“When I was younger, like sixth grade, seventh grade, we battled all the time,” Williams said. “He’s a big reason I’m tough now and physical now. I played with boys. I played with my brother. These girls out here aren’t going to bully me and push me around. That’s not gonna work.”

Williams has been on college radars since middle school, receiving her first Division I offer back in 7th grade. She has piled up close to 30 of them over the last several years, most recently receiving an offer from West Virginia earlier this month.

“It’s very exciting. I just want to give thanks to God because a lot of people out here don’t have half of what I have, so I just want to give glory to him,” Williams said. “These offers mean a lot. I’m grateful for every single one of them, and I’m excited to pick where I want to go and be happy there.”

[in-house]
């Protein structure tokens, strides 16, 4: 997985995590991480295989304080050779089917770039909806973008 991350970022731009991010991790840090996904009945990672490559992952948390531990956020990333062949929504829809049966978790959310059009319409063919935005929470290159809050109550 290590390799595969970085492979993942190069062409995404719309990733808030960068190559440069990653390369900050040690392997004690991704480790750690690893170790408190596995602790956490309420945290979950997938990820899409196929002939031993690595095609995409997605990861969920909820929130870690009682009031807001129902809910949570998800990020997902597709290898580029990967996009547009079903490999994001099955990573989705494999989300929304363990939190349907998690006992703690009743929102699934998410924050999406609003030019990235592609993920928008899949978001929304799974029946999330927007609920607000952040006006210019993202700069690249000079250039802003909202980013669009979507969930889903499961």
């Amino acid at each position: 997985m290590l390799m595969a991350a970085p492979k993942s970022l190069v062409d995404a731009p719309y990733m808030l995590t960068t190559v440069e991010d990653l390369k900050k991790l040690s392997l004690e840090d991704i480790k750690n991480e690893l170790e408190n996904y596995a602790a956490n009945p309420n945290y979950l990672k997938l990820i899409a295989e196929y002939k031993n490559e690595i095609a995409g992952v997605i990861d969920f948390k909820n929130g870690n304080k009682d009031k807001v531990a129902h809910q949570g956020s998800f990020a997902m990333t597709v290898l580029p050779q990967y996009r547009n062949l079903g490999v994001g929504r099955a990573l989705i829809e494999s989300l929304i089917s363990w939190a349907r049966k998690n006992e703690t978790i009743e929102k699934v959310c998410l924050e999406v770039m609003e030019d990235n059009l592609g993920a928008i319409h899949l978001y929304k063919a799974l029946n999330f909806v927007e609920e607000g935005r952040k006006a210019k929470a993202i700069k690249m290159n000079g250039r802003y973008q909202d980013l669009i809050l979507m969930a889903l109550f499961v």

The Thunder have a loaded roster that’s considered one of the best in the country and should have plenty of coaches courtside throughout the offseason like they did this weekend. They started the first GUAA session with a 5-0 record.

“I can’t wait to see our team elevate more and more and by the end of July, I want to win it all,” Williams said. — Owen McCue


Logan Langel (2026 | Syracuse Nets 16U)
Langel doesn’t really remember too much of her life in Philadelphia. 

She was born in the City of Brotherly Love, but was just three years old when her father, Matt Langel, got the head coaching job at Colgate in 2012. So she’s grown up a Philly sports fan — though not a rabid one —  in Hamilton (N.Y.), getting a first-hand look as her dad’s built the Raiders into the Patriot League’s premiere program, with five of the last six league titles. 

“It’s just brought into our family a winning atmosphere,” she said. “We’re super competitive, so we get happy when we win. But it’s also like, to see a level of basketball like that, it’s kind of inspiring, as a younger player.”

Syracuse Nets 16U guard Logan Langel is the daughter of former Penn players Tara (Twomey) Langel and Matt Langel. (Photo: Josh Verlin/CoBL)